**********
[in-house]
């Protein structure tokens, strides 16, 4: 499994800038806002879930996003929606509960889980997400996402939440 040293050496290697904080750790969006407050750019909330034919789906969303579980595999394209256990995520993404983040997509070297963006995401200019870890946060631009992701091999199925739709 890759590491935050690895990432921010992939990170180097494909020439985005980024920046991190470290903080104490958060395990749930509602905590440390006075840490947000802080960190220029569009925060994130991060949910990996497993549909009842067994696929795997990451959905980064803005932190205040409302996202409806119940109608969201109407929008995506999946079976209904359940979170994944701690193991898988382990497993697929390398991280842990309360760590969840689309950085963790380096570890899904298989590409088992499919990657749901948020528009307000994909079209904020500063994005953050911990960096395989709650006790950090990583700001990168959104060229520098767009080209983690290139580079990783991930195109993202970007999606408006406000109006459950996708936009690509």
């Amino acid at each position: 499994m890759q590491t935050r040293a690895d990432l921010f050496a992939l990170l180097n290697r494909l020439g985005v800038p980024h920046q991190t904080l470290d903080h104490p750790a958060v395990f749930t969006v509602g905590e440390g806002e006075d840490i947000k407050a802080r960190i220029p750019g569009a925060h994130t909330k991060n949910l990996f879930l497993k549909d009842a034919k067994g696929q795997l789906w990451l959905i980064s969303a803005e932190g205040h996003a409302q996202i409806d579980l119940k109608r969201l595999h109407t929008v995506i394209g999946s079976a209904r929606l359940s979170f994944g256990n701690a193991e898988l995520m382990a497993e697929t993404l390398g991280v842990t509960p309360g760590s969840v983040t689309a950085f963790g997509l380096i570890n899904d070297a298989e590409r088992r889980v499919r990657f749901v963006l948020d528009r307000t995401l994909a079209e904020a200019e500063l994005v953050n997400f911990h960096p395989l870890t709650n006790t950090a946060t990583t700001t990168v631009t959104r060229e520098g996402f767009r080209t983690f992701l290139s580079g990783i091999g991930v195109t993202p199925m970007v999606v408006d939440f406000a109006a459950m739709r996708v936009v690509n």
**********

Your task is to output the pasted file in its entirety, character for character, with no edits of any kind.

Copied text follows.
[in-house]
């Protein structure tokens, strides 16, 4: 499994800038806002879930996003929606509960889980997400996402939440 040293050496290697904080750790969006407050750019909330034919789906969303579980595999394209256990995520993404983040997509070297963006995401200019870890946060631009992701091999199925739709 890759590491935050690895990432921010992939990170180097494909020439985005980024920046991190470290903080104490958060395990749930509602905590440390006075840490947000802080960190220029569009925060994130991060949910990996497993549909009842067994696929795997990451959905980064803005932190205040409302996202409806119940109608969201109407929008995506999946079976209904359940979170994944701690193991898988382990497993697929390398991280842990309360760590969840689309950085963790380096570890899904298989590409088992499919990657749901948020528009307000994909079209904020500063994005953050911990960096395989709650006790950090990583700001990168959104060229520098767009080209983690290139580079990783991930195109993202970007999606408006406000109006459950996708936009690509």
């Amino acid at each position: 499994m890759q590491t935050r040293a690895d990432l921010f050496a992939l990170l180097n290697r494909l020439g985005v800038p980024h920046q991190t904080l470290d903080h104490p750790a958060v395990f749930t969006v509602g905590e440390g806002e006075d840490i947000k407050a802080r960190i220029p750019g569009a925060h994130t909330k991060n949910l990996f879930l497993k549909d009842a034919k067994g696929q795997l789906w990451l959905i980064s969303a803005e932190g205040h996003a409302q996202i409806d579980l119940k109608r969201l595999h109407t929008v995506i394209g999946s079976a209904r929606l359940s979170f994944g256990n701690a193991e898988l995520m382990a497993e697929t993404l390398g991280v842990t509960p309360g760590s969840v983040t689309a950085f963790g997509l380096i570890n899904d070297a298989e590409r088992r889980v499919r990657f749901v963006l948020d528009r307000t995401l994909a079209e904020a200019e500063l994005v953050n997400f911990h960096p395989l870890t709650n006790t950090a946060t990583t700001t990168v631009t959104r060229e520098g996402f767009r080209t983690f992701l290139s580079g990783i091999g991930v195109t993202p199925m970007v999606v408006d939440f406000a109006a459950m739709r996708v936009v690509n």